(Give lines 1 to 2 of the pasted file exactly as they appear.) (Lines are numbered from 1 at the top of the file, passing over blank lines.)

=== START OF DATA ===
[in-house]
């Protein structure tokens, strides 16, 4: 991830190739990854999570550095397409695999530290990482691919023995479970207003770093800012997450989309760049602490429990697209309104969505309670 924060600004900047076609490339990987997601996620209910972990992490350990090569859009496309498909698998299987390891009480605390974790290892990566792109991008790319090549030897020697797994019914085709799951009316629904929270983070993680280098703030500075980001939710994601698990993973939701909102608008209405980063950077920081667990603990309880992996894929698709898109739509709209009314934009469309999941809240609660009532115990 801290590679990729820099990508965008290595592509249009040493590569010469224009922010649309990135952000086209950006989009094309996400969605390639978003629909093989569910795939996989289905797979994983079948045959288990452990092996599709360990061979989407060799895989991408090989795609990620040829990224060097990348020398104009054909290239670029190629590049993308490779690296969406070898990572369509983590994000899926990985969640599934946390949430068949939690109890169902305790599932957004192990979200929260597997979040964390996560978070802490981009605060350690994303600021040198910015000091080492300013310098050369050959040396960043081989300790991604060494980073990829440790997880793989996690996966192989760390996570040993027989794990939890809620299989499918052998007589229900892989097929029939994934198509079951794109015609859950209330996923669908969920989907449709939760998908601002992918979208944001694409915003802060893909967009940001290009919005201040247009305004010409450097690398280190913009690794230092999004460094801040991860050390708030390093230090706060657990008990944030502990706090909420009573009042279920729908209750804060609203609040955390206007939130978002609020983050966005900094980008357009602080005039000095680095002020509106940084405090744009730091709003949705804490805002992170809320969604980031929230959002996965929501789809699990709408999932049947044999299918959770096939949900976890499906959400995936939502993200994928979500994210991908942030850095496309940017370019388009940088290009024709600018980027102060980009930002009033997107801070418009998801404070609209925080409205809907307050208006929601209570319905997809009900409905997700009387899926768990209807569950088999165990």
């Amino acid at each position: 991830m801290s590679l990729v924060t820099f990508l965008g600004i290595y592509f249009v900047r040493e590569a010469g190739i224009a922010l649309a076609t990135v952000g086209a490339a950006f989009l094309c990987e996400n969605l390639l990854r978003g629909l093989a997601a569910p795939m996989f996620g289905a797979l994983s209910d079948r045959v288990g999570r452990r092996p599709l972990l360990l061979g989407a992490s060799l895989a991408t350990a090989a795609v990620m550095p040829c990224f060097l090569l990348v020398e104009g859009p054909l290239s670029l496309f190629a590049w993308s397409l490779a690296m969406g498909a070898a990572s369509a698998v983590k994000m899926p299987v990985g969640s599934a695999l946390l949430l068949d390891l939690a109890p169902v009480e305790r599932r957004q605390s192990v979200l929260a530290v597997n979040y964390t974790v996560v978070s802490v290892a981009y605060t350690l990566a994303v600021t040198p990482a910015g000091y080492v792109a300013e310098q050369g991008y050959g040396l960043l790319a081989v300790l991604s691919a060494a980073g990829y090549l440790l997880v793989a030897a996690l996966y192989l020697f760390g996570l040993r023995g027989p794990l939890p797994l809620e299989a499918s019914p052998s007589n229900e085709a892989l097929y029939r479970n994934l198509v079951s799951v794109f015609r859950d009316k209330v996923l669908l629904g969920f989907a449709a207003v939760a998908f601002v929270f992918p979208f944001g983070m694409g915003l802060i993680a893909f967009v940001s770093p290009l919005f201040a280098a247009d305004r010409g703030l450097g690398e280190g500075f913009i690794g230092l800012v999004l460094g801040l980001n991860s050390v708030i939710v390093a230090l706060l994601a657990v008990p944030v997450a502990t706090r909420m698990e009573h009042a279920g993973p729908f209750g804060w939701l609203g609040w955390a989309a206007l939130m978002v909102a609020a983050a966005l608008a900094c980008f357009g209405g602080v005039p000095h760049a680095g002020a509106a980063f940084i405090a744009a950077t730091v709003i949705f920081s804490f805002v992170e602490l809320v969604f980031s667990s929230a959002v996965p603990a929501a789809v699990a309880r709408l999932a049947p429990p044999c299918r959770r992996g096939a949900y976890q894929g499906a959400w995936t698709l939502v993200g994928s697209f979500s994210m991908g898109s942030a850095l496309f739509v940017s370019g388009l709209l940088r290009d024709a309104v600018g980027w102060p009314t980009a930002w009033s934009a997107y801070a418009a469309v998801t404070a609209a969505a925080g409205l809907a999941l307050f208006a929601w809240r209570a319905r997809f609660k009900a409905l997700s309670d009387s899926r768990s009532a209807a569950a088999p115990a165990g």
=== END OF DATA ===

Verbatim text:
[in-house]
């Protein structure tokens, strides 16, 4: 991830190739990854999570550095397409695999530290990482691919023995479970207003770093800012997450989309760049602490429990697209309104969505309670 924060600004900047076609490339990987997601996620209910972990992490350990090569859009496309498909698998299987390891009480605390974790290892990566792109991008790319090549030897020697797994019914085709799951009316629904929270983070993680280098703030500075980001939710994601698990993973939701909102608008209405980063950077920081667990603990309880992996894929698709898109739509709209009314934009469309999941809240609660009532115990 801290590679990729820099990508965008290595592509249009040493590569010469224009922010649309990135952000086209950006989009094309996400969605390639978003629909093989569910795939996989289905797979994983079948045959288990452990092996599709360990061979989407060799895989991408090989795609990620040829990224060097990348020398104009054909290239670029190629590049993308490779690296969406070898990572369509983590994000899926990985969640599934946390949430068949939690109890169902305790599932957004192990979200929260597997979040964390996560978070802490981009605060350690994303600021040198910015000091080492300013310098050369050959040396960043081989300790991604060494980073990829440790997880793989996690996966192989760390996570040993027989794990939890809620299989499918052998007589229900892989097929029939994934198509079951794109015609859950209330996923669908969920989907449709939760998908601002992918979208944001694409915003802060893909967009940001290009919005201040247009305004010409450097690398280190913009690794230092999004460094801040991860050390708030390093230090706060657990008990944030502990706090909420009573009042279920729908209750804060609203609040955390206007939130978002609020983050966005900094980008357009602080005039000095680095002020509106940084405090744009730091709003949705804490805002992170809320969604980031929230959002996965929501789809699990709408999932049947044999299918959770096939949900976890499906959400995936939502993200994928979500994210991908942030850095496309940017370019388009940088290009024709600018980027102060980009930002009033997107801070418009998801404070609209925080409205809907307050208006929601209570319905997809009900409905997700009387899926768990209807569950088999165990």